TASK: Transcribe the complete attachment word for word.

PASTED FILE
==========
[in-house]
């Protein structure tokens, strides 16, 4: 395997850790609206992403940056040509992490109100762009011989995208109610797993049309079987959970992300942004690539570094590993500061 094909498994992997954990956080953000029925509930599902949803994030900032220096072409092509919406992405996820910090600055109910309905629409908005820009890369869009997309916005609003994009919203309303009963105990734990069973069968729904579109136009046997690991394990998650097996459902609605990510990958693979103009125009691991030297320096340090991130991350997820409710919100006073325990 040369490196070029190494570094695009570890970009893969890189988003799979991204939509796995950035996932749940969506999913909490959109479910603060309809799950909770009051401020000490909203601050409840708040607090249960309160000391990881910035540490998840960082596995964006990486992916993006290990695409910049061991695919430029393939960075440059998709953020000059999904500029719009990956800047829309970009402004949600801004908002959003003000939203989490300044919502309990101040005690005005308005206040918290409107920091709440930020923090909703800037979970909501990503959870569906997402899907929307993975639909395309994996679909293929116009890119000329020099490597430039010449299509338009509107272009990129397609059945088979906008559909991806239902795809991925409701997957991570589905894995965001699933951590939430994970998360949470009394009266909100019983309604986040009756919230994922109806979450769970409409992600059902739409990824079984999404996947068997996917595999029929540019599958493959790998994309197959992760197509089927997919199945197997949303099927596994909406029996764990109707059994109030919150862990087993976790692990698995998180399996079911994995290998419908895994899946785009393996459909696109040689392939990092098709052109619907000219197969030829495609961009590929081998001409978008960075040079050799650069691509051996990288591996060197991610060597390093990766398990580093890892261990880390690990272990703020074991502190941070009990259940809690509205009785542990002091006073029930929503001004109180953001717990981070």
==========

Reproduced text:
[in-house]
């Protein structure tokens, strides 16, 4: 395997850790609206992403940056040509992490109100762009011989995208109610797993049309079987959970992300942004690539570094590993500061 094909498994992997954990956080953000029925509930599902949803994030900032220096072409092509919406992405996820910090600055109910309905629409908005820009890369869009997309916005609003994009919203309303009963105990734990069973069968729904579109136009046997690991394990998650097996459902609605990510990958693979103009125009691991030297320096340090991130991350997820409710919100006073325990 040369490196070029190494570094695009570890970009893969890189988003799979991204939509796995950035996932749940969506999913909490959109479910603060309809799950909770009051401020000490909203601050409840708040607090249960309160000391990881910035540490998840960082596995964006990486992916993006290990695409910049061991695919430029393939960075440059998709953020000059999904500029719009990956800047829309970009402004949600801004908002959003003000939203989490300044919502309990101040005690005005308005206040918290409107920091709440930020923090909703800037979970909501990503959870569906997402899907929307993975639909395309994996679909293929116009890119000329020099490597430039010449299509338009509107272009990129397609059945088979906008559909991806239902795809991925409701997957991570589905894995965001699933951590939430994970998360949470009394009266909100019983309604986040009756919230994922109806979450769970409409992600059902739409990824079984999404996947068997996917595999029929540019599958493959790998994309197959992760197509089927997919199945197997949303099927596994909406029996764990109707059994109030919150862990087993976790692990698995998180399996079911994995290998419908895994899946785009393996459909696109040689392939990092098709052109619907000219197969030829495609961009590929081998001409978008960075040079050799650069691509051996990288591996060197991610060597390093990766398990580093890892261990880390690990272990703020074991502190941070009990259940809690509205009785542990002091006073029930929503001004109180953001717990981070």